If a Christian lamentation is nothing else, it is a longing gaze heavenward—it is a grief and discontentment for the present death and destruction that Adam’s sin occasioned, and it is the expectation for what God promised: that our eyes will be wiped of our tears and our broken hearts will be bound up. Christian lamentation is the shameless acknowledgement that things are not as they should be, and things are not as they will be.
I hope to get this paper published eventually, but I have told enough people about it justify at least post it as a draft. Click here to read the paper: Trinitarian Aesthetics: Beauty, Art, and Triune Harmony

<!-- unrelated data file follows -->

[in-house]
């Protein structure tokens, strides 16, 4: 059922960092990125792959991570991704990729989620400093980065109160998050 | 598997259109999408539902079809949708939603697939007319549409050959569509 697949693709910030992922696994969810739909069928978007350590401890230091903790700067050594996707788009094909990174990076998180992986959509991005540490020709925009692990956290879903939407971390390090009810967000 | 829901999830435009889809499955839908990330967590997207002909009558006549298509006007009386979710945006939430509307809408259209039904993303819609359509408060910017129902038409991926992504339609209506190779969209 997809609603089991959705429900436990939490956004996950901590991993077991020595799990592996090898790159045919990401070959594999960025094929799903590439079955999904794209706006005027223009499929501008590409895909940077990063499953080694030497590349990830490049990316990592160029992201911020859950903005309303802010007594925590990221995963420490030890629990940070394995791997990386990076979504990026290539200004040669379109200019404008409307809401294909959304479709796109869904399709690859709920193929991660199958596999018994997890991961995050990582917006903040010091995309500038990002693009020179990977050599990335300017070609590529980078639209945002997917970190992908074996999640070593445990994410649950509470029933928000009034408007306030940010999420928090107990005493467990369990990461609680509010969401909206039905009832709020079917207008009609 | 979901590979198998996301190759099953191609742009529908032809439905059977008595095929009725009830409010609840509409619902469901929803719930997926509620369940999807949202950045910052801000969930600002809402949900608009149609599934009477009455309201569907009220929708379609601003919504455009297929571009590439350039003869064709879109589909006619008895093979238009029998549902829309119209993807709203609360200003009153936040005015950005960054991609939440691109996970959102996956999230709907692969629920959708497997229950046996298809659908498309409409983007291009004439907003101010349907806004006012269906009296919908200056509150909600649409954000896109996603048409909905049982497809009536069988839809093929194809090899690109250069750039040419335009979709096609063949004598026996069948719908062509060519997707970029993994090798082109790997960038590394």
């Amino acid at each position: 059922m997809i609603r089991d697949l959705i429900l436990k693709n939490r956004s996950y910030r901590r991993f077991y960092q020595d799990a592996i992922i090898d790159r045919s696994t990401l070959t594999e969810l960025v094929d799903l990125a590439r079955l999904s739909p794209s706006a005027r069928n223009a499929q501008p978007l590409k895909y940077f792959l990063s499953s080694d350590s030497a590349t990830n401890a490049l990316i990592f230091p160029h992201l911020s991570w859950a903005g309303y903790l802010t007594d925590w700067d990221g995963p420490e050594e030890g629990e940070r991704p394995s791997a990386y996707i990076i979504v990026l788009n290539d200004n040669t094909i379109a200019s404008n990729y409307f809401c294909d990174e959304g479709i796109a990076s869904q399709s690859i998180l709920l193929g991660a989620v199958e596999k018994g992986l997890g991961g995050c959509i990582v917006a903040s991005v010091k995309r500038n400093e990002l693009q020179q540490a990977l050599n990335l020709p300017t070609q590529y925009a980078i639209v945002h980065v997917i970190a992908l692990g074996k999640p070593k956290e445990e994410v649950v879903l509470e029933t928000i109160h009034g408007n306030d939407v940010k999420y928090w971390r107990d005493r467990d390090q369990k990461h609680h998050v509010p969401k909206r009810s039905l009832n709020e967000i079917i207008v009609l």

Christians have a long-standing relationship with the concept of objectivity. Our apologetic efforts are shot through with absolute, objective truth arguments. Our morality hinges on the objective antithesis between sin and godliness. Our gospel is an objective and exclusive gospel; we... Continue Reading →